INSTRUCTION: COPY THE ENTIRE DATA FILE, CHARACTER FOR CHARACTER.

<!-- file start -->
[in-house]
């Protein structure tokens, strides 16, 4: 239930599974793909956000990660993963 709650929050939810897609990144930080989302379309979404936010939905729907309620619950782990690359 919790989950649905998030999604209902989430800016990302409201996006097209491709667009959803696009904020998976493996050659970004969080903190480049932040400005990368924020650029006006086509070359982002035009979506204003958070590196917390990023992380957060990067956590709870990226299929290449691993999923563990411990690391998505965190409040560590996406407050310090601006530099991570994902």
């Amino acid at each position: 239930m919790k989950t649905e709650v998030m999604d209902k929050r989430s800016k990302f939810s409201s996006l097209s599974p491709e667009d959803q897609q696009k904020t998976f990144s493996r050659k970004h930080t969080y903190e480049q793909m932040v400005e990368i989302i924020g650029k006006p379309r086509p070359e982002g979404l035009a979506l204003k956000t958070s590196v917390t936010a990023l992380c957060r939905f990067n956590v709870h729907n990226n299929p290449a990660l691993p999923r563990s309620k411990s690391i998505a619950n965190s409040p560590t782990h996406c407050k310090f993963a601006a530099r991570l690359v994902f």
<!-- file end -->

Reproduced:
[in-house]
């Protein structure tokens, strides 16, 4: 239930599974793909956000990660993963 709650929050939810897609990144930080989302379309979404936010939905729907309620619950782990690359 919790989950649905998030999604209902989430800016990302409201996006097209491709667009959803696009904020998976493996050659970004969080903190480049932040400005990368924020650029006006086509070359982002035009979506204003958070590196917390990023992380957060990067956590709870990226299929290449691993999923563990411990690391998505965190409040560590996406407050310090601006530099991570994902």
């Amino acid at each position: 239930m919790k989950t649905e709650v998030m999604d209902k929050r989430s800016k990302f939810s409201s996006l097209s599974p491709e667009d959803q897609q696009k904020t998976f990144s493996r050659k970004h930080t969080y903190e480049q793909m932040v400005e990368i989302i924020g650029k006006p379309r086509p070359e982002g979404l035009a979506l204003k956000t958070s590196v917390t936010a990023l992380c957060r939905f990067n956590v709870h729907n990226n299929p290449a990660l691993p999923r563990s309620k411990s690391i998505a619950n965190s409040p560590t782990h996406c407050k310090f993963a601006a530099r991570l690359v994902f």